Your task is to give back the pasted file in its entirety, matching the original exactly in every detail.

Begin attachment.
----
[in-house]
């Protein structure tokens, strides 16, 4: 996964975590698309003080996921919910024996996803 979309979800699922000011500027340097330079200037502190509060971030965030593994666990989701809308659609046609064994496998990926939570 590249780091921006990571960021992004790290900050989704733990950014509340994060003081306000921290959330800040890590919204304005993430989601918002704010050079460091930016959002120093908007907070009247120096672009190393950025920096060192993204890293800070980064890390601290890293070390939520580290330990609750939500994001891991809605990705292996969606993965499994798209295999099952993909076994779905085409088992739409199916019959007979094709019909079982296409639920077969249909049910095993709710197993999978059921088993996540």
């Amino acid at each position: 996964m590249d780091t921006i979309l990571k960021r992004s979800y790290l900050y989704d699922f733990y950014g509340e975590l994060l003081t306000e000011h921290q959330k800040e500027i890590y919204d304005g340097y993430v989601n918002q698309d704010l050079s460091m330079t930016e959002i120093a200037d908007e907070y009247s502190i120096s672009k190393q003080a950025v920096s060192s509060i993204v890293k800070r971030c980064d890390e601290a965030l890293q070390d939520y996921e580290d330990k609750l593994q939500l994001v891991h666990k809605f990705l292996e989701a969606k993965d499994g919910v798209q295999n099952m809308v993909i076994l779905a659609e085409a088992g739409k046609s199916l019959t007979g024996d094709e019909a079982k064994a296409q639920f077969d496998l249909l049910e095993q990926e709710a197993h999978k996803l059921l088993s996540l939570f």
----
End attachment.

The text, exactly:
[in-house]
């Protein structure tokens, strides 16, 4: 996964975590698309003080996921919910024996996803 979309979800699922000011500027340097330079200037502190509060971030965030593994666990989701809308659609046609064994496998990926939570 590249780091921006990571960021992004790290900050989704733990950014509340994060003081306000921290959330800040890590919204304005993430989601918002704010050079460091930016959002120093908007907070009247120096672009190393950025920096060192993204890293800070980064890390601290890293070390939520580290330990609750939500994001891991809605990705292996969606993965499994798209295999099952993909076994779905085409088992739409199916019959007979094709019909079982296409639920077969249909049910095993709710197993999978059921088993996540």
């Amino acid at each position: 996964m590249d780091t921006i979309l990571k960021r992004s979800y790290l900050y989704d699922f733990y950014g509340e975590l994060l003081t306000e000011h921290q959330k800040e500027i890590y919204d304005g340097y993430v989601n918002q698309d704010l050079s460091m330079t930016e959002i120093a200037d908007e907070y009247s502190i120096s672009k190393q003080a950025v920096s060192s509060i993204v890293k800070r971030c980064d890390e601290a965030l890293q070390d939520y996921e580290d330990k609750l593994q939500l994001v891991h666990k809605f990705l292996e989701a969606k993965d499994g919910v798209q295999n099952m809308v993909i076994l779905a659609e085409a088992g739409k046609s199916l019959t007979g024996d094709e019909a079982k064994a296409q639920f077969d496998l249909l049910e095993q990926e709710a197993h999978k996803l059921l088993s996540l939570f």